The padring design is of critical importance in mixed mode SOC design. Digital and analog I/O supply domains should be partitioned and isolated from each other while remaining consistent with a robust esd strategy. Any integrated oscillator embedded in the padring should have a dedicated power supply when providing a reference clock for dataconverters or PLLs. Output buffer slews should be selected for minimum on-chip disturbance. Sensitive analog input and output pads should be placed centrally in the padring to minimize bond wire lengths and away from noisy pads. Each analog input / output differential pad pair can be separated from noisier I/O signals by placing static or quiet bondpads on either side.
From past experience, we know that interoperability presents a major risk with the IP model. Data converter interfacing circuits such as amplifiers and filters should be designed and co-simulated with a great deal of transparency to ensure system level performance is achieved. The mixed signal IP blocks should be co-simulated with interfacing circuitry at the transistor level, to detect transient interoperability effects such as kick-back from sampling circuitry or supply ripple on regulator outputs. Mixed signal system performance often falls down as a result of sensitivities in the interfacing and interoperability of blocks rather than the individual performance of the blocks themselves.
Drawing peak current directly through inductive bond wires will generate high frequency supply noise. Therefore, use of local on-chip linear regulators for both digital and analog sections of the SOC is desirable. Local regulators will allow greater availability of isolated supply domains without the requirement of additional pin count. The digital blocks should be adequately decoupled locally and the use of damping series resistance in the supply path should be considered but traded with supply drop.
Package and bond wire parasitics for each deployment should be included in co-simulations of the IP to verify its expected performance.
Design for test is a key enabler for the IP business model, allowing the vendor to demonstrate the IP performance inside the customer application. Test modes should be available to allow direct access to each delivered IP blocks in isolation to allow access to combinations of IP blocks (analog test bus, buffers). Performance should also be measurable with all other blocks active. This mixed signal IP test strategy should be complimentary to the production test strategy of the SOC.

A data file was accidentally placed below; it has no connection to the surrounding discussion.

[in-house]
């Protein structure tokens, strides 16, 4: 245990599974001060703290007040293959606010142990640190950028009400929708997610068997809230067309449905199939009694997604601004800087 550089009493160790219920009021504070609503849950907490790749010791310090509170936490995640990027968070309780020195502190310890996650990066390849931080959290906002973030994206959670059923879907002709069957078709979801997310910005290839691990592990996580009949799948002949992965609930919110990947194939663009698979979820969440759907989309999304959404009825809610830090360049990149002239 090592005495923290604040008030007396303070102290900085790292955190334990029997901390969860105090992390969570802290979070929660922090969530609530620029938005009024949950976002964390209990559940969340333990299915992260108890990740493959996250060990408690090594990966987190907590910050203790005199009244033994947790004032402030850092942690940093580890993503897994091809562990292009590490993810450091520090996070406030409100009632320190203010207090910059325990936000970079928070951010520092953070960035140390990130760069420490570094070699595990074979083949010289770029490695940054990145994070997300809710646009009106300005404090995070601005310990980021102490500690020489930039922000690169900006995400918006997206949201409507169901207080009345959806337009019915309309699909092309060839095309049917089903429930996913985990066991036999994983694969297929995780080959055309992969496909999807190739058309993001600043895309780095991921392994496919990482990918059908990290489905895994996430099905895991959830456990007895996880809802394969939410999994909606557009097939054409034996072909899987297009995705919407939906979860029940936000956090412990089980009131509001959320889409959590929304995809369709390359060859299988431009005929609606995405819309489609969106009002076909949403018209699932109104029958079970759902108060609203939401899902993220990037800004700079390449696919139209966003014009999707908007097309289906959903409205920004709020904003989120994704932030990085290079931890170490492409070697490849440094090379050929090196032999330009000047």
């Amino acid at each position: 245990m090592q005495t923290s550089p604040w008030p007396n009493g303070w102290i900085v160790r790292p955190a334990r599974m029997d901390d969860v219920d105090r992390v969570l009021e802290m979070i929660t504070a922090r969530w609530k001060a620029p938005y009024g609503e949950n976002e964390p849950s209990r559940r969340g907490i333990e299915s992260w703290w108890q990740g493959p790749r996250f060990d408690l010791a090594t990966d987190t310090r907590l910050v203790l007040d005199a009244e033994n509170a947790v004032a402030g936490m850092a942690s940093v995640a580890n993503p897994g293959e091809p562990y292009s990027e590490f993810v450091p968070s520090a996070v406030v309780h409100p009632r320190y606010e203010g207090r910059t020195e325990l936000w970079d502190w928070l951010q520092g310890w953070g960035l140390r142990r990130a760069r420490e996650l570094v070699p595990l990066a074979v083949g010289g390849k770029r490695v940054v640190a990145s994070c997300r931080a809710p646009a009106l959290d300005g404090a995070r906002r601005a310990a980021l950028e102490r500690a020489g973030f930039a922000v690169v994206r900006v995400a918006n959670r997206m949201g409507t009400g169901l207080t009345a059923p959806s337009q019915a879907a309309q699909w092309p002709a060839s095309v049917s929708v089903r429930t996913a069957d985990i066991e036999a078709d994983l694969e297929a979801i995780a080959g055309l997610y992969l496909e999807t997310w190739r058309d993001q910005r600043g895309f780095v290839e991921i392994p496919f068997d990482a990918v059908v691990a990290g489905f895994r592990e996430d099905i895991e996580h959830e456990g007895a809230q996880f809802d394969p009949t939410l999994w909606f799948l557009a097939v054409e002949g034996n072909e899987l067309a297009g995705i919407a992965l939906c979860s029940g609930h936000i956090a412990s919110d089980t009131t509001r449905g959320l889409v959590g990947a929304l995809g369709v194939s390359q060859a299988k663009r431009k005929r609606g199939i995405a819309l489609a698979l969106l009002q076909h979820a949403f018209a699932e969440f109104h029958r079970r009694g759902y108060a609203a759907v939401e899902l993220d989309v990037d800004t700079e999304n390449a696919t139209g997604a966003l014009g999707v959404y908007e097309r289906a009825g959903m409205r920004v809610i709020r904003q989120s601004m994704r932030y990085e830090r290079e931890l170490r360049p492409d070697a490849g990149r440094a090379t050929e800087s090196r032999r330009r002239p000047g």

Implementation of these techniques will reduce risk and every effort should be made to quantify this improvement in advance. A simulation model of the SOC environment including supply network, package and pin parasitics, substrate coupling, interfacing circuitry, padring and digital circuitry can be developed and used to analyze the sensitivities of the mixed signal IP inside the system.
To adequately address all of these deployment issues, the IP vendor clearly needs to be intimately involved in the SOC integration process. At S3 we have found that customers engaging in mixed signal IP licensing prefer to pass the SOC integration responsibility to the mixed signal IP vendor as part of a risk mitigation strategy. The tasks can include digital back-end implementation; custom mixed signal design, pad-ring construction and chip integration in conjunction with the mixed signal IP delivery.
The vendor can work with the customer in I/O planning, IC floorplanning and integration of the memories, digital components, analog blocks and I/O pads in a way which maximizes mixed signal IP performance. By taking the most sensitive components (i.e. the mixed signal IP) and physically implementing the rest of the system around these components, a more optimum system implementation can be achieved in terms of risk and performance - thus avoiding a costly re-spin.
The mixed signal data converter IP market is growing strongly, reflecting an on-going market trend toward full SOC integration. However, accessing reduced cost through mixed signal integration can result in increased risk due to the sensitivities of the IP components when integrated into an SOC. The silicon proven model does help in this regard but customer specific customization of the IP and embedding in a new SOC environment creates significant risk. By working with the IP vendor closely and leveraging the vendor’s deployment knowledge and capability, this residual risk can be addressed and avoid the requirement for a costly re-spin.
 Market Share: Semiconductor Intellectual Property, Worldwide, 2005 Gartner Inc. (May 2006)